1 cup fresh bread crumbs from firm white or baguette bread
1 large egg, lightly beaten
1/4 cup sundried tomato, diced (See notes)
2 tablespoons parsley, minced

For the sauce:
2 tablespoons butter
2 tablespoons flour
1 cup chicken stock
1/4 cup white wine
2 cups half-and-half (See notes)
1/4 teaspoon freshly grated nutmeg (or 1/2 teaspoon ground nutmeg)
12 ounces sharp asiago cheese or imported fontina, grated
2 tablespoons flour

To finish:
2 tablespoons sundried tomato, diced
2 tablespoons fresh basil leaves, slivered

In a medium skillet, heat the olive oil over medium-low heat. Add the garlic, onion and bacon and cook, stirring occasionally, until the onion is tender and the bacon is cooked (the bacon will not be crisp or browned). Let cool completely.

Place the bread crumbs in a food processor. Add the tuna and the onion mixture. Pulse several times to just combine. Scrape into a mixing bowl and stir in the egg, sundried tomato and parsley.

Make the sauce: In a medium saucepan, melt the butter. Whisk in the flour and cook over low heat for about three minutes. Whisk in the chicken stock and wine. Bring to a boil, reduce heat and simmer until reduced by about a third. Add the half-and-half. In a large bowl, toss the grated cheese with the flour to cover. Add to the sauce and heat, stirring constantly until the cheese is melted. Do not let the sauce boil.

Cook the shells according to package directions, using the lowest cooking time given. Drain and carefully spread on paper towels. Fill each one with a heaping tablespoon of the filling.

When ready to serve, preheat the oven to 350 F. Place the shells into well-buttered individual oven-proof dishes, or one shallow baking dish, with the seam side up. They should fit snugly. Pour the sauce over the top, being sure to cover all the edges of the shells. Bake until the sauce is bubbly and the top is just starting to brown, about 20 minutes. Sprinkle with the sundried tomato and basil garnish and serve. Serves 6 to 8.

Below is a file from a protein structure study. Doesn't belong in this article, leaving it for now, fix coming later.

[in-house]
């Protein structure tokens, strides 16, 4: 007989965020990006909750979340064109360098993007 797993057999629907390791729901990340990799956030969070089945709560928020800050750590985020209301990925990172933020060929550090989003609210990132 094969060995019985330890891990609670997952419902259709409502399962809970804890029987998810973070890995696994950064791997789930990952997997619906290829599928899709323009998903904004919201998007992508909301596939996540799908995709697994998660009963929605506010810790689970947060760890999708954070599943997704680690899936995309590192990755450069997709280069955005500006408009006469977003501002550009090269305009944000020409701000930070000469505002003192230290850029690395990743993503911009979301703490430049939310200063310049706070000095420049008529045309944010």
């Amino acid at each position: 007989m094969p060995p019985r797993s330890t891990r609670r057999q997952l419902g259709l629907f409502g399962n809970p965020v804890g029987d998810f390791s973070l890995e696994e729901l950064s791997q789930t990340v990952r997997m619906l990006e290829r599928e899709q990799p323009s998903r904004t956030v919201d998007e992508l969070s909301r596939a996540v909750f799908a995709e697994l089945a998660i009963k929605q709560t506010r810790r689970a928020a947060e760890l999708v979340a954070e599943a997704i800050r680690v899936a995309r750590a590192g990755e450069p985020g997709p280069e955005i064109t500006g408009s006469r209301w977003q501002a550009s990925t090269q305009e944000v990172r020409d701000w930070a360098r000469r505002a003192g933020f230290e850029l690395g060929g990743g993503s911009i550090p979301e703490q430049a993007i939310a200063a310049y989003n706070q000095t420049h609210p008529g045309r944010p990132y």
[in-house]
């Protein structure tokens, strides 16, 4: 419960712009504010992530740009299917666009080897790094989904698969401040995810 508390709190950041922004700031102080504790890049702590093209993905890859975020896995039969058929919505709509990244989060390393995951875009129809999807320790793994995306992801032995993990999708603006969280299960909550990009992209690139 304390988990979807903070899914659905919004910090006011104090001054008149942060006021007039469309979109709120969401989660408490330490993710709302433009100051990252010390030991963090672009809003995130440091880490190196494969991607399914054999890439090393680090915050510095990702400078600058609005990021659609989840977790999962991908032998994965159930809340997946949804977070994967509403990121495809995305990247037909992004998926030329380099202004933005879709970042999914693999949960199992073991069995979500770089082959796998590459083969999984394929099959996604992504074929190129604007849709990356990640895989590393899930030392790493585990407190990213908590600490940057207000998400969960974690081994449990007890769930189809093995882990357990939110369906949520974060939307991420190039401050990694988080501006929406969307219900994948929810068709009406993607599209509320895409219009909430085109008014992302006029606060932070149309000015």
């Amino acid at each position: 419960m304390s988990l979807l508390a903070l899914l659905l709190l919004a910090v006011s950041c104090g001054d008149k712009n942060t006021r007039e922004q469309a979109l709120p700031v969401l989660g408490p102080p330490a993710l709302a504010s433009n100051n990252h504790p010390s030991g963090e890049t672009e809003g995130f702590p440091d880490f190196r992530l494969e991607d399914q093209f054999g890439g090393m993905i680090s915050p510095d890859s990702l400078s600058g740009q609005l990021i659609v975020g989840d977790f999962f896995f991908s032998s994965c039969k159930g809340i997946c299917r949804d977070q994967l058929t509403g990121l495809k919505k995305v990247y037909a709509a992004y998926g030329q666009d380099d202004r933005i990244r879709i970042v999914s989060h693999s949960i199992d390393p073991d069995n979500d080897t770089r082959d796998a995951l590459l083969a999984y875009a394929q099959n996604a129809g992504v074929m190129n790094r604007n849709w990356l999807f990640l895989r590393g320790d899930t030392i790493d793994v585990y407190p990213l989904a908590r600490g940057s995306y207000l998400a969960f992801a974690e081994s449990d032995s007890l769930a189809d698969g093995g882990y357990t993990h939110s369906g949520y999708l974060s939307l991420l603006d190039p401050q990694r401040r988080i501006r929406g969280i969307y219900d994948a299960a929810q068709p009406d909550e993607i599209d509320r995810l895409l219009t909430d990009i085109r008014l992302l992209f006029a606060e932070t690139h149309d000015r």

NOTES: (1) I used sundried tomatoes packed in olive oil. If you use the dehydrated kind, soak them in hot water for an hour or so before using. (2) You could substitute whole milk for the half-and-half but the sauce might curdle a bit in the cooking. That won't hurt it at all.

Friday, November 19, 2010

Italian Chestnut Stuffed Onions


You may know that my husband and I recently made a wonderful trip to Italy. A week of the trip was spent with a car, motoring around the Chianti district of Tuscany. We saw all the sights but we also indulged in an awful lot of great food and wine. Several seasonal ingredients were on most menus: cinghiale (wild boar), chestnuts and zucca (which refers to most any of the winter squashes).

One evening we dined at a small country restaurant with a fixed menu. The only antipasto offered was a chestnut-stuffed onion. It was served with a small salad and both of us just lapped it up. I knew I wanted to try it. Then I got several emails from readers asking if I planned on giving my annual fall chestnuts-in-anything-but-dressing recipe. I knew it was time.
I had a group of friends coming for dinner and served this as an antipasto, as we'd had it, with a salad on the side.

It would also make a great side dish with your Thanksgiving turkey, or grilled meats or poultry. In fact, it's filling enough to serve as a light lunch, brunch or supper entree with a bigger salad.